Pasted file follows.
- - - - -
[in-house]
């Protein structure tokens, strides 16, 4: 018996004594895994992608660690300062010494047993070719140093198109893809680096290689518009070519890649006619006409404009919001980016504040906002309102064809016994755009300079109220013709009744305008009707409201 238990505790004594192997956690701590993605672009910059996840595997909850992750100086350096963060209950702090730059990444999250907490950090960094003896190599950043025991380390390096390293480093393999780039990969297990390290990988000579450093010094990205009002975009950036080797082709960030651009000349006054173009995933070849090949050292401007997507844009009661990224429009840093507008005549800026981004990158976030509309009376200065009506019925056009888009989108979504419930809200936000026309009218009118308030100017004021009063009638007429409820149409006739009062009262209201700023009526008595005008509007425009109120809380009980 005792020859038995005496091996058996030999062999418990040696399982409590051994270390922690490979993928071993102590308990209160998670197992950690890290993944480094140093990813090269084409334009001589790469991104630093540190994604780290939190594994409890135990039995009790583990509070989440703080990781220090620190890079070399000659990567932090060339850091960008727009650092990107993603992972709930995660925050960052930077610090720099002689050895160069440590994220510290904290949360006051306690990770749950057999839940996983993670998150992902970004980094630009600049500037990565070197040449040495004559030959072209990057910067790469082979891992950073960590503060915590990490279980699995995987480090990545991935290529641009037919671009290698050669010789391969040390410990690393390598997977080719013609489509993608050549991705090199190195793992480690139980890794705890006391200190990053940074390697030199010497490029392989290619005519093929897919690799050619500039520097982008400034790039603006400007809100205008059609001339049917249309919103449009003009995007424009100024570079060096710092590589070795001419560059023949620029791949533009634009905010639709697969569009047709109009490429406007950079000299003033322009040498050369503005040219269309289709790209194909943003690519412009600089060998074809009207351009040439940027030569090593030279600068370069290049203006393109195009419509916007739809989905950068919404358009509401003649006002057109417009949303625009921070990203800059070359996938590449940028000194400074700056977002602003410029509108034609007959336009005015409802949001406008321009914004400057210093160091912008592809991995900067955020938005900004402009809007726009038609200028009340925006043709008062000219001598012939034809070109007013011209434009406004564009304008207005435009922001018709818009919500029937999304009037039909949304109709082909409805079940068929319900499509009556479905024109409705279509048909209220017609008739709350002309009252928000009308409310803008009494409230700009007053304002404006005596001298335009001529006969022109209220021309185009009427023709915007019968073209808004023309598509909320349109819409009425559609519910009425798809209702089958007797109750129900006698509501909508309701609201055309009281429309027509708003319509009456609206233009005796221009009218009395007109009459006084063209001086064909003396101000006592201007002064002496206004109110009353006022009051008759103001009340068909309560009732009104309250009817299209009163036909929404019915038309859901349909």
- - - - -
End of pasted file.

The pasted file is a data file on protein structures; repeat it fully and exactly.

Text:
[in-house]
């Protein structure tokens, strides 16, 4: 018996004594895994992608660690300062010494047993070719140093198109893809680096290689518009070519890649006619006409404009919001980016504040906002309102064809016994755009300079109220013709009744305008009707409201 238990505790004594192997956690701590993605672009910059996840595997909850992750100086350096963060209950702090730059990444999250907490950090960094003896190599950043025991380390390096390293480093393999780039990969297990390290990988000579450093010094990205009002975009950036080797082709960030651009000349006054173009995933070849090949050292401007997507844009009661990224429009840093507008005549800026981004990158976030509309009376200065009506019925056009888009989108979504419930809200936000026309009218009118308030100017004021009063009638007429409820149409006739009062009262209201700023009526008595005008509007425009109120809380009980 005792020859038995005496091996058996030999062999418990040696399982409590051994270390922690490979993928071993102590308990209160998670197992950690890290993944480094140093990813090269084409334009001589790469991104630093540190994604780290939190594994409890135990039995009790583990509070989440703080990781220090620190890079070399000659990567932090060339850091960008727009650092990107993603992972709930995660925050960052930077610090720099002689050895160069440590994220510290904290949360006051306690990770749950057999839940996983993670998150992902970004980094630009600049500037990565070197040449040495004559030959072209990057910067790469082979891992950073960590503060915590990490279980699995995987480090990545991935290529641009037919671009290698050669010789391969040390410990690393390598997977080719013609489509993608050549991705090199190195793992480690139980890794705890006391200190990053940074390697030199010497490029392989290619005519093929897919690799050619500039520097982008400034790039603006400007809100205008059609001339049917249309919103449009003009995007424009100024570079060096710092590589070795001419560059023949620029791949533009634009905010639709697969569009047709109009490429406007950079000299003033322009040498050369503005040219269309289709790209194909943003690519412009600089060998074809009207351009040439940027030569090593030279600068370069290049203006393109195009419509916007739809989905950068919404358009509401003649006002057109417009949303625009921070990203800059070359996938590449940028000194400074700056977002602003410029509108034609007959336009005015409802949001406008321009914004400057210093160091912008592809991995900067955020938005900004402009809007726009038609200028009340925006043709008062000219001598012939034809070109007013011209434009406004564009304008207005435009922001018709818009919500029937999304009037039909949304109709082909409805079940068929319900499509009556479905024109409705279509048909209220017609008739709350002309009252928000009308409310803008009494409230700009007053304002404006005596001298335009001529006969022109209220021309185009009427023709915007019968073209808004023309598509909320349109819409009425559609519910009425798809209702089958007797109750129900006698509501909508309701609201055309009281429309027509708003319509009456609206233009005796221009009218009395007109009459006084063209001086064909003396101000006592201007002064002496206004109110009353006022009051008759103001009340068909309560009732009104309250009817299209009163036909929404019915038309859901349909």